This is a rather conceptual question that i haven't been able to address yet. Let's say I have a raster file projected in an equal area projection (say Mollweide), with a cell resolution of 100km x 100km. Since the projection preserves the area along the parallels, all cells should have the same area.

Now, as we know from the basic principles of cartography, no projection can preserve both area and shape of features when converting a sphere to a flat surface. This can be easily illustrated, if we draw a line of 100 km projected length at the equator on a map in equal area projection (but also on a map in orthographic projection), and a line of the same projected length towards the poles, these two lines will appear to have very different lengths in terms of screen pixels (check it out in google earth!).

Given this knowledge, if we try to visualise the above mentioned raster either in Python or in R using the appropriate packages (see scripts below), the cells have the same screen pixel dimensions regardless of the latitude. However, I would expect that, since each cell has the same dimensions (100km x 100km), cells towards the poles should be thinner and rather elongated (see also the attached snapshot from a recent scientific publication) in order to preserve area. So my question is, what is the appropriate way of visualising raster cells in equal area projections?

Code in Python:

import matplotlib.pyplot as plt
from osgeo import gdal
import cartopy
import numpy as np

fig = plt.figure(figsize=(15, 8))

proj = cartopy.crs.Mollweide()
ax = plt.axes(projection = proj)

raster = gdal.Open('test.tif') # a raster at with cell resolution 100x100km
band = raster.GetRasterBand(1)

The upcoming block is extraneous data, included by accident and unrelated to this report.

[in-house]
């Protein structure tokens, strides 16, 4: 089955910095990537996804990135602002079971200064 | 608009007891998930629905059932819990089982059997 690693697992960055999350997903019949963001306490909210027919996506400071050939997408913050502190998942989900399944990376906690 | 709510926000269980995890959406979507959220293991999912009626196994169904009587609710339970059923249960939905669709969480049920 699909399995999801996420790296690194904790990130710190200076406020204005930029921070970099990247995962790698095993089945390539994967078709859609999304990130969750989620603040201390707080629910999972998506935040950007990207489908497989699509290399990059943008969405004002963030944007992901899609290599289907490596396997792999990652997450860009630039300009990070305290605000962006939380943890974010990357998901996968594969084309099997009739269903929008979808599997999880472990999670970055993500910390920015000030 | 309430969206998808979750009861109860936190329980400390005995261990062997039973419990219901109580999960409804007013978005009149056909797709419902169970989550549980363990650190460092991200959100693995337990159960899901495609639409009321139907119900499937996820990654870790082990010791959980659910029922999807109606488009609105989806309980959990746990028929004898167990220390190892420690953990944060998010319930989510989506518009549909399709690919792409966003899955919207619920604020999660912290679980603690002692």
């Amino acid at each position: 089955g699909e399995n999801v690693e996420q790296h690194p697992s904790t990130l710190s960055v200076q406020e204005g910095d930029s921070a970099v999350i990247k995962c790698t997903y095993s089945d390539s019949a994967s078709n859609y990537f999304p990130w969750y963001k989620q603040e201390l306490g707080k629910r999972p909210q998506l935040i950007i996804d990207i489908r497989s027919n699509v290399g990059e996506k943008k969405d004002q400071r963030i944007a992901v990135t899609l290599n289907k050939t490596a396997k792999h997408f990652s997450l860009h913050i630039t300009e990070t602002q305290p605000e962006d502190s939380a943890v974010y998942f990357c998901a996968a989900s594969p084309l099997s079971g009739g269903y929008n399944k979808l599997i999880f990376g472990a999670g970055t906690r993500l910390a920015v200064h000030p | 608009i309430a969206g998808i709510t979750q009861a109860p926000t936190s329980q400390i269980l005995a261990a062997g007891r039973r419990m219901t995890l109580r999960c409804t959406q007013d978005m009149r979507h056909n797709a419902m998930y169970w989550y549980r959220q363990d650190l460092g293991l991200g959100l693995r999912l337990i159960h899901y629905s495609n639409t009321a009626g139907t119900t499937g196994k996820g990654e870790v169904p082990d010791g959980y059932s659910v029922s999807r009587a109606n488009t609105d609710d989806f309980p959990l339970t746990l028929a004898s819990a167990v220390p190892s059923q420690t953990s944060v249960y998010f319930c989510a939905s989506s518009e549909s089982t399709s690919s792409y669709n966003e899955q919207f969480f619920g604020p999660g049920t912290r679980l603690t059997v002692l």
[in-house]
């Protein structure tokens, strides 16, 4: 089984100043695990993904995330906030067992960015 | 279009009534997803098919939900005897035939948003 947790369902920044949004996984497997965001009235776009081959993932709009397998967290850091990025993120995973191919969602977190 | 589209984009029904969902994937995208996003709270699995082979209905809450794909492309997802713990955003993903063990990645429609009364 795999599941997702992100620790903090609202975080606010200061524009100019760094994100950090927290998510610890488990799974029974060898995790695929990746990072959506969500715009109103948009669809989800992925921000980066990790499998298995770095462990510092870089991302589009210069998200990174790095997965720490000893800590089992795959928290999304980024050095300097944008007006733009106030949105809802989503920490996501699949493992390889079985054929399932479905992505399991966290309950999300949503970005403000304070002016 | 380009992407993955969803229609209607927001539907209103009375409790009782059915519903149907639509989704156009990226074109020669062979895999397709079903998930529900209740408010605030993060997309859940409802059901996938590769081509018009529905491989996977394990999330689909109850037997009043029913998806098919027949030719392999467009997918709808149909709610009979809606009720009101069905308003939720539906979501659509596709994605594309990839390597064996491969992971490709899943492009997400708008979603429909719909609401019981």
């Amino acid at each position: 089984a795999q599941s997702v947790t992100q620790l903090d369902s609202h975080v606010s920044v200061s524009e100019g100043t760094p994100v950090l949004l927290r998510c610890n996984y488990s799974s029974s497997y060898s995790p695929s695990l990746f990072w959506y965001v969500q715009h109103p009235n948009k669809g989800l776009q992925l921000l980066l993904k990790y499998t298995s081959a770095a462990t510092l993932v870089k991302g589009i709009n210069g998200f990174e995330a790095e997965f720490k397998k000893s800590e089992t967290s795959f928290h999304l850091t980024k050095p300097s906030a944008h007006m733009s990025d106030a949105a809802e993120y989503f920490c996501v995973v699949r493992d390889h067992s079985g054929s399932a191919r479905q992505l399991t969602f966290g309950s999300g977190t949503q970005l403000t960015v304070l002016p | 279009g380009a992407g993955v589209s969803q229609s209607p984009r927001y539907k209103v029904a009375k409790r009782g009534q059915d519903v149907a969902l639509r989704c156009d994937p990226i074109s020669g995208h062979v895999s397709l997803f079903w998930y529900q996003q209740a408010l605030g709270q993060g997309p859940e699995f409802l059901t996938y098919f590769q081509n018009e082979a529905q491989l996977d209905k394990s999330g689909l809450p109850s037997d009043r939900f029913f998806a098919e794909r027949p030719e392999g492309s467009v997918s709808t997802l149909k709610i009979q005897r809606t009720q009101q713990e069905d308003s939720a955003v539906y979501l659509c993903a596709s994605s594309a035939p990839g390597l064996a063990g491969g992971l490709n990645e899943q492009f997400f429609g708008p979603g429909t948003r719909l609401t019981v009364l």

nodata = band.GetNoDataValue()
array = band.ReadAsArray()

array[array == nodata] = np.nan
img = ax.imshow(array, origin='upper', cmap='jet')



Code in R:

ras = raster('test.tif')

Example figure with stretched cells towards the north pole (source): Example figure with stretched cells towards the north pole

  • 1
    Look for work by Frank Canters (book, papers). Also, I'm pretty sure that Google Earth doesn't use an equal area projection.
    – mkennedy
    Sep 2, 2017 at 16:13
  • Nope, Google Earth uses a “Simple Cylindrical” projection similar to orthographic, but the line effect is similar to equal area projections. Thanks for the suggestion! Sep 2, 2017 at 17:16

1 Answer 1


Only as a remark:

The pixels on the screen representing cells with the same area and by going foward to north the cell width shrinks, the area is equal ..thats all.

In ecology, climatology and meteoroloy this is an often reflected feature in terms of correct calculation and representation. The optimal way between "fine (paper work) mapping" by traditional means and representation accuracy (in 2D) of the calculation in modern concerns are opponents in this case. Constructions like geodesdic grids can be used with the lack of "traditional (lon-lat-grid)" feature mapping and the corresponding equal area projections. Special solution like climate grids addressing their own (equal area) accuracy. Scientists use often special software beyond/over the common GIS approach like NCL or GMT to be more accurate or general and depending on the mapscale.

  • The GMT example you linked to is simply overlaying two datasets, converting one from lat/lon to UTM--which can be done by any GIS software worth its name. It's nothing special to GMT.
    – mkennedy
    Sep 3, 2017 at 16:29
  • @mkennedy Sorry for beeing unclear, but the worthyness of GIS software was not the point on this remark. IMO for the presentation of large region maps with equal area projection, the users start to use/write special stuff to be more accurate(NCL/ climate grids) or more general (GMT). And you are right GMT is a piece of GIS software.
    – huckfinn
    Sep 3, 2017 at 19:36

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